We also must consider how to use each medium effectively. With most text-based materials, including flyers, direct email messages, web blurbs, or notices in newsletters, we should minimize the time and effort needed to digest the information by keeping the text brief while still adapting it for the intended audience. For instance, for a voluntary workshop, we might include the title of the session, a line or two about what attendees will learn and how it will benefit them, the basic logistics such as time and place, and whether registration is necessary. When reaching out to faculty to offer in-class sessions, we can emphasize how we can adapt the session to their specific course and learning goals. Occasionally a longer piece could be effective for generating interest. For instance, a campus newspaper might be willing to include a brief article highlighting library instruction, while a local newspaper might be interested in a piece on workshops for job seekers at the public library. If the articles include a few positive quotes from attendees, all the better. Keep in mind that we can use images and graphics to enhance our textual materials.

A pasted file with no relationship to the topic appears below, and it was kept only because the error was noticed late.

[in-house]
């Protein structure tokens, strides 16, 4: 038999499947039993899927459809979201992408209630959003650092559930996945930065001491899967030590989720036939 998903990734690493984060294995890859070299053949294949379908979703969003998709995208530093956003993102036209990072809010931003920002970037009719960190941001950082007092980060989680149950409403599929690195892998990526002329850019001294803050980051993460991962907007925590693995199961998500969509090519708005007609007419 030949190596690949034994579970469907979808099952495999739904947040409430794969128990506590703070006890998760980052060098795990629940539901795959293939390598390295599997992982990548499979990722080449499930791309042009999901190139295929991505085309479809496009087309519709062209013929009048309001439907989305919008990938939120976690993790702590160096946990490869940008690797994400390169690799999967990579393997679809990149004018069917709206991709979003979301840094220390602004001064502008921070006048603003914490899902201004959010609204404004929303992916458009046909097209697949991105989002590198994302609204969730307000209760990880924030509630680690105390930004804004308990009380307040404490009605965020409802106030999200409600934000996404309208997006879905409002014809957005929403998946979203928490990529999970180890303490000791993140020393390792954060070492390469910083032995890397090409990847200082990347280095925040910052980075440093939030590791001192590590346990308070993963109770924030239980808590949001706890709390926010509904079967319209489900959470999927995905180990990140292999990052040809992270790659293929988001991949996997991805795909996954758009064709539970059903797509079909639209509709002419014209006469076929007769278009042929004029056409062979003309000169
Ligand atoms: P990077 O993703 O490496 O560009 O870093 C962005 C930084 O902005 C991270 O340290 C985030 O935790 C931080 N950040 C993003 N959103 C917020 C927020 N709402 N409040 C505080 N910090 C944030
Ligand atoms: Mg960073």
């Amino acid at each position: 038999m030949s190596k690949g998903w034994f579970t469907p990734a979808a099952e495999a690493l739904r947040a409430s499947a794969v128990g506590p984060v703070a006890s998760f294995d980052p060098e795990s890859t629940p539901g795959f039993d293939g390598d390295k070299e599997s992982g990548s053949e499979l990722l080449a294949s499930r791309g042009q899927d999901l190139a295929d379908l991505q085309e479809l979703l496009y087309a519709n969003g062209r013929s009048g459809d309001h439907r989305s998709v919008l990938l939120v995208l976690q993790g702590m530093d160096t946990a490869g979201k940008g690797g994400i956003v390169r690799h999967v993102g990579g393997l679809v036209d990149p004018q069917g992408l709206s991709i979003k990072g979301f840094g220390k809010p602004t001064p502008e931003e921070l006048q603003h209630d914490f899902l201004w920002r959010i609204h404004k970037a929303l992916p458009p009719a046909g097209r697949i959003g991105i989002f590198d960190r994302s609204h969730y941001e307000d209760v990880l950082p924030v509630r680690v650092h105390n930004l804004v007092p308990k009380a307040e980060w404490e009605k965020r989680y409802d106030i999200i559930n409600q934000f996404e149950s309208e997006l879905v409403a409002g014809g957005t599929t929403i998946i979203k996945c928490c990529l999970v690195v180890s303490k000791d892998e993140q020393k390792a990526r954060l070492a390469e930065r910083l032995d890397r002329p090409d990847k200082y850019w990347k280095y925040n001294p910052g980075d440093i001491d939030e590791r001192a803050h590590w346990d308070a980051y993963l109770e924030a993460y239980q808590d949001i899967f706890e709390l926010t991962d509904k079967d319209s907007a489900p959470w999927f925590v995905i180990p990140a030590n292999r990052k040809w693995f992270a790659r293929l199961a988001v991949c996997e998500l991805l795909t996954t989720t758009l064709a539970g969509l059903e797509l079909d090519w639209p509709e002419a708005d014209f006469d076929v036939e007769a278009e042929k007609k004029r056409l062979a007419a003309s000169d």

Social media platforms such as Twitter, Facebook, and Instagram can be great ways to reach certain audiences, but they entail additional design considerations. Certain formats restrict text, and some outlets are particularly appropriate for graphics. For instance, we are limited to 280 characters per tweet, but we can enhance the post with graphics or a link to a web page with more information. Instagram emphasizes visual media over text and could be a great place to share a brief video outlining workshops and classes. Unlike most written materials, social media offers an opportunity for interaction with our learners, and we should incorporate those opportunities into our messaging. For instance, we could invite learners to share something they enjoyed about a recent workshop they attended or invite them to submit pictures of themselves putting the skills they learned into practice. Creative use of hashtags can make our messages discoverable. See Activity 19.4 for an exercise on selecting formats.


Activity 19.4: Matching Mediums to Audience